Sure, Tallywackers is all about the food and fun, but part of the reason why it’s generated so much Internet buzz is because in a conservative state like Texas, a restaurant devoted to the male anatomy is an audacious political statement.
But that’s not to say that Texas isn’t also home to progressive political views. “This is such a conservative state that it’s almost as if the liberal has [more] swing,” said Kris Martin, who’s been involved with gay advocacy for over 15 years and directs Tallywackers’ public relations.
“We have the largest Black Tie Dinner in the world,” she said, referring to the organization that’s been fundraising for the LGBT community in 1982. “We’ve got this culture that is almost like a resistance. It’s as if the gay people were more empowered because of the conservative base.”
But although Martin is interested in the restaurant as a progressive social phenomenon, in the end, the draw of Tallywackers won’t be its politics, or even the novelty of being served by hunky shirtless men.
“I think people look for good entertainment. It’s convenience, it’s good food, it’s a fun time,” she said.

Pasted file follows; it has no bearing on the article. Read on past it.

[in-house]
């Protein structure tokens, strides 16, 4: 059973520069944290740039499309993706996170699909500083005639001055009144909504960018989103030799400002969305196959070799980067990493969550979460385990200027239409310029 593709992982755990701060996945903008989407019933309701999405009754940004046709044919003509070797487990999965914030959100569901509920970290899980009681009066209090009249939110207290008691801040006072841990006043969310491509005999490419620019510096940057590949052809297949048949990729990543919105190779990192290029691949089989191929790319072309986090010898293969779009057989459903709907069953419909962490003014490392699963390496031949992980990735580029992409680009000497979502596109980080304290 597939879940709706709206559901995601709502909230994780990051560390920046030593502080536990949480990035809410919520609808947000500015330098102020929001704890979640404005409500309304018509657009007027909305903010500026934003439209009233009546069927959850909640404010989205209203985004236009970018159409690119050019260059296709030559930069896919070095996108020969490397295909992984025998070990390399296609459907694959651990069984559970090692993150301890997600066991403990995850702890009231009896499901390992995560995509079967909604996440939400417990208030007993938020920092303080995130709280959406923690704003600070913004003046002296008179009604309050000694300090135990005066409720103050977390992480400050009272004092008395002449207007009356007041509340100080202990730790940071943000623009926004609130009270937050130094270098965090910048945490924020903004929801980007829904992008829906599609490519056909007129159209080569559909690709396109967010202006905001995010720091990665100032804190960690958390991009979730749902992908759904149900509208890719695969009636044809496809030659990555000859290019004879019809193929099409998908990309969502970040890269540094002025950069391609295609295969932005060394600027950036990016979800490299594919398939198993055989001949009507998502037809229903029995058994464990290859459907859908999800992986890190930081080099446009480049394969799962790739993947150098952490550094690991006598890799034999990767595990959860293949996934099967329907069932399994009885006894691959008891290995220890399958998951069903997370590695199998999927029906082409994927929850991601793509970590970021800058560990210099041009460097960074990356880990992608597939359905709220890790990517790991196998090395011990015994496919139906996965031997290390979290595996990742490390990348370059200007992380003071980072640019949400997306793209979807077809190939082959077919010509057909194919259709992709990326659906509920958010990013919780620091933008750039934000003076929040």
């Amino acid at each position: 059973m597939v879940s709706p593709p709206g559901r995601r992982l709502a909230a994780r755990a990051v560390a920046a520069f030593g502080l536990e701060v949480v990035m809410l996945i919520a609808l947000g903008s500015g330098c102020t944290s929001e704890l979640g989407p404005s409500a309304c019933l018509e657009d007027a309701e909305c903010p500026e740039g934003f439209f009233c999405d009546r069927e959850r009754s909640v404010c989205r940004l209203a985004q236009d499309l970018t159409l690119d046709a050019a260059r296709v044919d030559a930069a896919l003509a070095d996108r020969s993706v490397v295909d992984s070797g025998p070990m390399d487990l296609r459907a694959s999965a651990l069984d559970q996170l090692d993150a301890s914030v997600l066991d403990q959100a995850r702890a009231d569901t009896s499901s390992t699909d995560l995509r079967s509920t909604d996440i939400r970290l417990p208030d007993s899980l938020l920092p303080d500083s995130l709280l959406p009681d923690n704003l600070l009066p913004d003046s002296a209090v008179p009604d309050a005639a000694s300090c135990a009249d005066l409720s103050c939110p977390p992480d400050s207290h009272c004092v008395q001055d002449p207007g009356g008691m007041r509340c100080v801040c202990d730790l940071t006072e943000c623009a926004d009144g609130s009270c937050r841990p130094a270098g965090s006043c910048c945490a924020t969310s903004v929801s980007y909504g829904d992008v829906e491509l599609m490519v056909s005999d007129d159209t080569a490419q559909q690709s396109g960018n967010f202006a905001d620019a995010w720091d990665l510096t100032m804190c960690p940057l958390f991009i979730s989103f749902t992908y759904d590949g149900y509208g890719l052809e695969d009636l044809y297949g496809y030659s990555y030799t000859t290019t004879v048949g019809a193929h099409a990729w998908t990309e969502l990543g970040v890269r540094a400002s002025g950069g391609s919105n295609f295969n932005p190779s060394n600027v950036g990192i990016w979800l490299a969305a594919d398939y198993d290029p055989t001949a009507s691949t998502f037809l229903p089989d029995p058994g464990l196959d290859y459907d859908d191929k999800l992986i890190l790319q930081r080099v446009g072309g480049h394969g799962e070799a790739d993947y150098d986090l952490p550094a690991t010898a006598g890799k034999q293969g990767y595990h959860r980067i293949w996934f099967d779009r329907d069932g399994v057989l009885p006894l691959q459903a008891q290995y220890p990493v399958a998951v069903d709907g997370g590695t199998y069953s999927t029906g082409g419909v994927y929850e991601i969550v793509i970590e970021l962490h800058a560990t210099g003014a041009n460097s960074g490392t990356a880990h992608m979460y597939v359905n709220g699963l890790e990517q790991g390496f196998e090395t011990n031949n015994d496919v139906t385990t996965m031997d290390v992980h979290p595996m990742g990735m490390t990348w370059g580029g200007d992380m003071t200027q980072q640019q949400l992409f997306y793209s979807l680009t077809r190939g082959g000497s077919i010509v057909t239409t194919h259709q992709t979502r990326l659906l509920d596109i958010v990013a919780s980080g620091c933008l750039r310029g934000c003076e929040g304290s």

If Tallywackers delivers on that core promise—and it looks like it will—then it looks like the restaurant should be able to turn its niche idea into a big, huge, throbbing success.
Photo via Boss Tweed/Flickr (CC BY 2.0)
Dell Cameron was a reporter at the Daily Dot who covered security and politics. In 2015, he revealed the existence of an American hacker on the U.S. government's terrorist watchlist. He is a co-author of the Sabu Files, an award-nominated investigation into the FBI's use of cyber-informants. He became a staff writer at Gizmodo in 2017.
Greg Stevens is a data scientist with over 20 years of hands-on experience with machine learning, predictive analytics, and related statistical methods. His research-driven essays tackle issues in pop culture, politics, and science. He also hosts a YouTube channel.